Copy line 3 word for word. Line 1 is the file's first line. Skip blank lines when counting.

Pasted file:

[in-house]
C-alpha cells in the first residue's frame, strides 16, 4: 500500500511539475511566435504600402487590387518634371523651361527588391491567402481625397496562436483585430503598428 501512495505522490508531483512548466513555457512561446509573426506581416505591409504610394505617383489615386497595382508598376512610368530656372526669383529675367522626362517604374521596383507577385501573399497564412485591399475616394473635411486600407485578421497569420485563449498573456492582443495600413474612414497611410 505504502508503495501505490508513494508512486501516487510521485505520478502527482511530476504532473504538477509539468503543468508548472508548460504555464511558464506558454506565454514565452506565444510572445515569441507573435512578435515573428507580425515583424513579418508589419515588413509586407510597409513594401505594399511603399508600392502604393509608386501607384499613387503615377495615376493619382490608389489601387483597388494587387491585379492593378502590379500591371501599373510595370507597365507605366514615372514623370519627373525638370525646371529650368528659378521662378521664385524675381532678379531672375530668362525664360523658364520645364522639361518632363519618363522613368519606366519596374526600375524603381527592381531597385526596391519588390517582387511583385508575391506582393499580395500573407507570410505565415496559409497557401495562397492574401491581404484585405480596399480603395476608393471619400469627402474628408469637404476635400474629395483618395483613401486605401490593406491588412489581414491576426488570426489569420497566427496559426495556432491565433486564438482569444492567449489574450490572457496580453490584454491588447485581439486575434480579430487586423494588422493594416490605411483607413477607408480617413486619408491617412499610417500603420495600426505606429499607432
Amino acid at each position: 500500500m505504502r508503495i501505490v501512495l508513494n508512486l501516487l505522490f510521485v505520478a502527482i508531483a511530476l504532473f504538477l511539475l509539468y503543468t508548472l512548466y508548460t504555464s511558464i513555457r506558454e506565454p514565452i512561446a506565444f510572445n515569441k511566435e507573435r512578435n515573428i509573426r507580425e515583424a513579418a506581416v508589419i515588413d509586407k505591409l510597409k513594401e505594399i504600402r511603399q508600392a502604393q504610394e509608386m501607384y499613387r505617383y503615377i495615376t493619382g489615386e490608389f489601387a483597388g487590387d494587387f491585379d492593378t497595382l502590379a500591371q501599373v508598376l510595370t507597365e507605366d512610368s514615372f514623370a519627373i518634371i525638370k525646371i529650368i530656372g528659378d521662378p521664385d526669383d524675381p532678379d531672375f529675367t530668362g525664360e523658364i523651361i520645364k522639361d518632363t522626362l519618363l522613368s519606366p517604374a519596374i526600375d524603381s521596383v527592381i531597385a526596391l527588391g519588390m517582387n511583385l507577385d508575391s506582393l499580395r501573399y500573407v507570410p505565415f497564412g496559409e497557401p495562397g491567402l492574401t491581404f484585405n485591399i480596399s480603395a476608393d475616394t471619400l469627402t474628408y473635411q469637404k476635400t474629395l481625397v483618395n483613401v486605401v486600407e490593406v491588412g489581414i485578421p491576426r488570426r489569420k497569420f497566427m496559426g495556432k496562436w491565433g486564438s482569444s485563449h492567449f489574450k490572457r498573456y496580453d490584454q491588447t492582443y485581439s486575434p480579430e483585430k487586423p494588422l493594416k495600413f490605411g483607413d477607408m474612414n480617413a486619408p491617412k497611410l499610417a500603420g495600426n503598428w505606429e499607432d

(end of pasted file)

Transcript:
Amino acid at each position: 500500500m505504502r508503495i501505490v501512495l508513494n508512486l501516487l505522490f510521485v505520478a502527482i508531483a511530476l504532473f504538477l511539475l509539468y503543468t508548472l512548466y508548460t504555464s511558464i513555457r506558454e506565454p514565452i512561446a506565444f510572445n515569441k511566435e507573435r512578435n515573428i509573426r507580425e515583424a513579418a506581416v508589419i515588413d509586407k505591409l510597409k513594401e505594399i504600402r511603399q508600392a502604393q504610394e509608386m501607384y499613387r505617383y503615377i495615376t493619382g489615386e490608389f489601387a483597388g487590387d494587387f491585379d492593378t497595382l502590379a500591371q501599373v508598376l510595370t507597365e507605366d512610368s514615372f514623370a519627373i518634371i525638370k525646371i529650368i530656372g528659378d521662378p521664385d526669383d524675381p532678379d531672375f529675367t530668362g525664360e523658364i523651361i520645364k522639361d518632363t522626362l519618363l522613368s519606366p517604374a519596374i526600375d524603381s521596383v527592381i531597385a526596391l527588391g519588390m517582387n511583385l507577385d508575391s506582393l499580395r501573399y500573407v507570410p505565415f497564412g496559409e497557401p495562397g491567402l492574401t491581404f484585405n485591399i480596399s480603395a476608393d475616394t471619400l469627402t474628408y473635411q469637404k476635400t474629395l481625397v483618395n483613401v486605401v486600407e490593406v491588412g489581414i485578421p491576426r488570426r489569420k497569420f497566427m496559426g495556432k496562436w491565433g486564438s482569444s485563449h492567449f489574450k490572457r498573456y496580453d490584454q491588447t492582443y485581439s486575434p480579430e483585430k487586423p494588422l493594416k495600413f490605411g483607413d477607408m474612414n480617413a486619408p491617412k497611410l499610417a500603420g495600426n503598428w505606429e499607432d